Asian shares wobbled on Friday as investors braced for U.S. tariffs against China, while the euro flirted with two-week lows after a cautious European Central Bank indicated it would not raise interest rates for some time. U.S. President Donald Trump has made up his mind to impose “pretty significant” tariffs and will unveil a list targeting $50 billion of Chinese goods on Friday, an administration official said. Beijing has warned that it was ready to respond.
While it is not clear when Trump will activate the measures, rising Sino-U.S. trade tensions will put additional pressure on China’s economy, which is starting to show signs of cooling under the weight of a multi-year crackdown on riskier lending.
The Asia Pacific MSCI index edged down 0.2 percent, with most regional markets shrugging off a strong close on Wall Street. But Japan’s Nikkei average added 0.5 percent.
The euro was headed for its worst weekly loss in 19 months after the ECB signalled on Thursday it will keep interest rates at record lows into at least mid-2019, even as it pledged to end its massive bond purchase scheme by the end of this year. The common currency shed 1.9 percent after the rate comments in its sharpest daily fall in almost two years. In early Asian trade on Friday, it eased 0.1 percent lower to $1.15595, its lowest level since May 30.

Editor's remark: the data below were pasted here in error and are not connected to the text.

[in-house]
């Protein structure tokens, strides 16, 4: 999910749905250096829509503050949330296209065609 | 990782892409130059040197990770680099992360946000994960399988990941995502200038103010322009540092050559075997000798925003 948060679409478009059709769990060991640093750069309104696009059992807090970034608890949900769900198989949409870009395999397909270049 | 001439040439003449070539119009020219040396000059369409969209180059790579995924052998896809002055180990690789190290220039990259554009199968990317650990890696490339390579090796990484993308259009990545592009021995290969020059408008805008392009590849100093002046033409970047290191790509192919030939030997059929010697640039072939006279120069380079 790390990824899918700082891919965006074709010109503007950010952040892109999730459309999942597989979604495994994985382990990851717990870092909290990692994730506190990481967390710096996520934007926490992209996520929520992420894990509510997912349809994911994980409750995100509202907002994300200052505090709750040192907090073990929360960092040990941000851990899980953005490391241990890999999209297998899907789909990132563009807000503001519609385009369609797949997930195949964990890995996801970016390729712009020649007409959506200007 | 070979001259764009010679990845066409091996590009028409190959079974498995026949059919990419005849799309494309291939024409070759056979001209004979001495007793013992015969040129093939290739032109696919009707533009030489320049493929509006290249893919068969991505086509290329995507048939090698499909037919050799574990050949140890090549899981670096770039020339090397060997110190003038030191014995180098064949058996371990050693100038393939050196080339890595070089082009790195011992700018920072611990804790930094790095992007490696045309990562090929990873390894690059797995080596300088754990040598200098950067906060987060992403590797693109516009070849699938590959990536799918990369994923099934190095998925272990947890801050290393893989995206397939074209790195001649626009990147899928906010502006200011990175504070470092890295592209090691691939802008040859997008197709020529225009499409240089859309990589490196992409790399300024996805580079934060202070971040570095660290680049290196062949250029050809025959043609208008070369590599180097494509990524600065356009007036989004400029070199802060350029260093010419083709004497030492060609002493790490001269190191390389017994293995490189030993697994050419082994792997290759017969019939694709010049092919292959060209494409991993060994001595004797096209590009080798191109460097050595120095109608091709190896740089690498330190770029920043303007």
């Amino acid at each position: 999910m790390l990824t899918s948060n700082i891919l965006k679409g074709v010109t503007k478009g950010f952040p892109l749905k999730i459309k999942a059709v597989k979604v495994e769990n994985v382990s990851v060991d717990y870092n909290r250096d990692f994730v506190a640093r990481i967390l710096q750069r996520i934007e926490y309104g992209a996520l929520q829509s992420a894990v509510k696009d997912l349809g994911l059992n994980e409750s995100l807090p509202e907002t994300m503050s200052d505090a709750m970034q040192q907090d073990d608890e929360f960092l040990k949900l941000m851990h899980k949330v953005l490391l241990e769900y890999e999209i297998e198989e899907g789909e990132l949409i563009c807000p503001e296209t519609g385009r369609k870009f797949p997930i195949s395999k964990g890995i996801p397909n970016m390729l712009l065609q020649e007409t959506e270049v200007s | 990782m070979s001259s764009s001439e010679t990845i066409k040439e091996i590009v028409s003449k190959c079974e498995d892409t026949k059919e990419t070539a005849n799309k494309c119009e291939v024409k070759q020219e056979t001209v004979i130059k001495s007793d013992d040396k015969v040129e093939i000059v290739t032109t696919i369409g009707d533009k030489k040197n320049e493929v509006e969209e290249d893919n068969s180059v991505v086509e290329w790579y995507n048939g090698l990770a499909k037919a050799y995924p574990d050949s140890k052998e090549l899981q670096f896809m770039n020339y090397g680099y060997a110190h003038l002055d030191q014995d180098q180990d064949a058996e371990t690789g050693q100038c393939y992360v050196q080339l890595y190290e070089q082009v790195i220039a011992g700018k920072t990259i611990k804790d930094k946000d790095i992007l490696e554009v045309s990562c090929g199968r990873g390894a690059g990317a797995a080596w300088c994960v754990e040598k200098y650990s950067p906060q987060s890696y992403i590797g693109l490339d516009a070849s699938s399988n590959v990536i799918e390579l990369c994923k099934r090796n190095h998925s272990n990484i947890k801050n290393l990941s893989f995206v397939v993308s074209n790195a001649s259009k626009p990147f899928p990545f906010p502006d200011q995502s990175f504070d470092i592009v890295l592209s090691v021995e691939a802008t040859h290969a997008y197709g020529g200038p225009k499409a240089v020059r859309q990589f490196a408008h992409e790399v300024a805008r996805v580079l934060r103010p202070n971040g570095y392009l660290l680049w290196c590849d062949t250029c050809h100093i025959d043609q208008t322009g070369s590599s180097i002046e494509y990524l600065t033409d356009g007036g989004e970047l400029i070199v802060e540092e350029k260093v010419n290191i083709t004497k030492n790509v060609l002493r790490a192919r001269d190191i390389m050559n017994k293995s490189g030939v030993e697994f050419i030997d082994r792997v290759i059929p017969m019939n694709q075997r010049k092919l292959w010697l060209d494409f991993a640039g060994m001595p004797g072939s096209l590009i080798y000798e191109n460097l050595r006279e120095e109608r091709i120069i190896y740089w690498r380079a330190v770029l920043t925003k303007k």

The dollar index against a basket of six major peers gained about 0.2 percent to a two-week high of 94.973, after rallying more than 1 percent the previous day. The 10-year German bund yield also fell to 0.424 percent from around 0.50 percent before the ECB. “The ECB has made it clear that it does not want quick rate hikes, although it now considers progress towards the inflation target as ‘substantial’. Against the background of uncertainties in the world today – such as trade – this makes sense, as does the emphasis on data dependency,” Stefan Kreuzkamp, Chief Investment Officer at DWS.
On Wall Street, two of the three main indexes closed higher, with technology stocks leading the charge on the benchmark S&P 500. Helping boost U.S. equities was a Commerce Department report showing retail sales rose more than expected in May, the latest indication of an acceleration in economic growth in the second quarter. While the Fed and the ECB provided much of the week’s central bank fireworks, the Bank of Japan is expected to produce no surprises at the end of a two-day policy meeting on Friday.
Virtually no one is forecasting changes to its huge stimulus programme given stubbornly weak inflation and recent signs of slowing growth. Oil markets edged up, despite the strengthening dollar and fears that OPEC countries could decide to increase output at a meeting next week. West Texas Intermediate (WTI) crude oil futures were up 0.2 percent at $67.02 per barrel, while Brent was at $76.02. Many markets in Southeast Asia were closed on Friday for holidays celebrating the end of Ramadan.